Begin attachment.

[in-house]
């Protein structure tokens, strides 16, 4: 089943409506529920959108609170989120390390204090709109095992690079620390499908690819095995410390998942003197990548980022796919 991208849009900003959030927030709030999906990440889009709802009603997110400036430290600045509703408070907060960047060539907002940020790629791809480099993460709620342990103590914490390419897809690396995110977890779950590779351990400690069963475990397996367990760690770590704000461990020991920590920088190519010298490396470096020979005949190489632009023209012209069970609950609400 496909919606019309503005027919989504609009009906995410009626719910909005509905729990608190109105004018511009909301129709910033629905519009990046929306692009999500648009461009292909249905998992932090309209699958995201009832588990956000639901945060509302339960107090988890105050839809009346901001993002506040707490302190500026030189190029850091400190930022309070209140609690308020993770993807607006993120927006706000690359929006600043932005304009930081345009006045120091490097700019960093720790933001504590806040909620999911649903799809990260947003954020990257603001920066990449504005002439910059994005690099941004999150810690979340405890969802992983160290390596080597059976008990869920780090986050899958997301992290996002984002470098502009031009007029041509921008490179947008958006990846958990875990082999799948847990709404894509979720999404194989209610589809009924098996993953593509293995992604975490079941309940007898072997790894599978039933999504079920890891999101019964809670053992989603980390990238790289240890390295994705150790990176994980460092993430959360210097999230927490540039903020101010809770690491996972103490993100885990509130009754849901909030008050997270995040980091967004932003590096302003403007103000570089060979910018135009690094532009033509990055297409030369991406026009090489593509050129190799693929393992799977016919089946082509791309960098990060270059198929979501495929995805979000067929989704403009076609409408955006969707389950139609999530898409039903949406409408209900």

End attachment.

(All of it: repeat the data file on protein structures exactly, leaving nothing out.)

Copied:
[in-house]
């Protein structure tokens, strides 16, 4: 089943409506529920959108609170989120390390204090709109095992690079620390499908690819095995410390998942003197990548980022796919 991208849009900003959030927030709030999906990440889009709802009603997110400036430290600045509703408070907060960047060539907002940020790629791809480099993460709620342990103590914490390419897809690396995110977890779950590779351990400690069963475990397996367990760690770590704000461990020991920590920088190519010298490396470096020979005949190489632009023209012209069970609950609400 496909919606019309503005027919989504609009009906995410009626719910909005509905729990608190109105004018511009909301129709910033629905519009990046929306692009999500648009461009292909249905998992932090309209699958995201009832588990956000639901945060509302339960107090988890105050839809009346901001993002506040707490302190500026030189190029850091400190930022309070209140609690308020993770993807607006993120927006706000690359929006600043932005304009930081345009006045120091490097700019960093720790933001504590806040909620999911649903799809990260947003954020990257603001920066990449504005002439910059994005690099941004999150810690979340405890969802992983160290390596080597059976008990869920780090986050899958997301992290996002984002470098502009031009007029041509921008490179947008958006990846958990875990082999799948847990709404894509979720999404194989209610589809009924098996993953593509293995992604975490079941309940007898072997790894599978039933999504079920890891999101019964809670053992989603980390990238790289240890390295994705150790990176994980460092993430959360210097999230927490540039903020101010809770690491996972103490993100885990509130009754849901909030008050997270995040980091967004932003590096302003403007103000570089060979910018135009690094532009033509990055297409030369991406026009090489593509050129190799693929393992799977016919089946082509791309960098990060270059198929979501495929995805979000067929989704403009076609409408955006969707389950139609999530898409039903949406409408209900």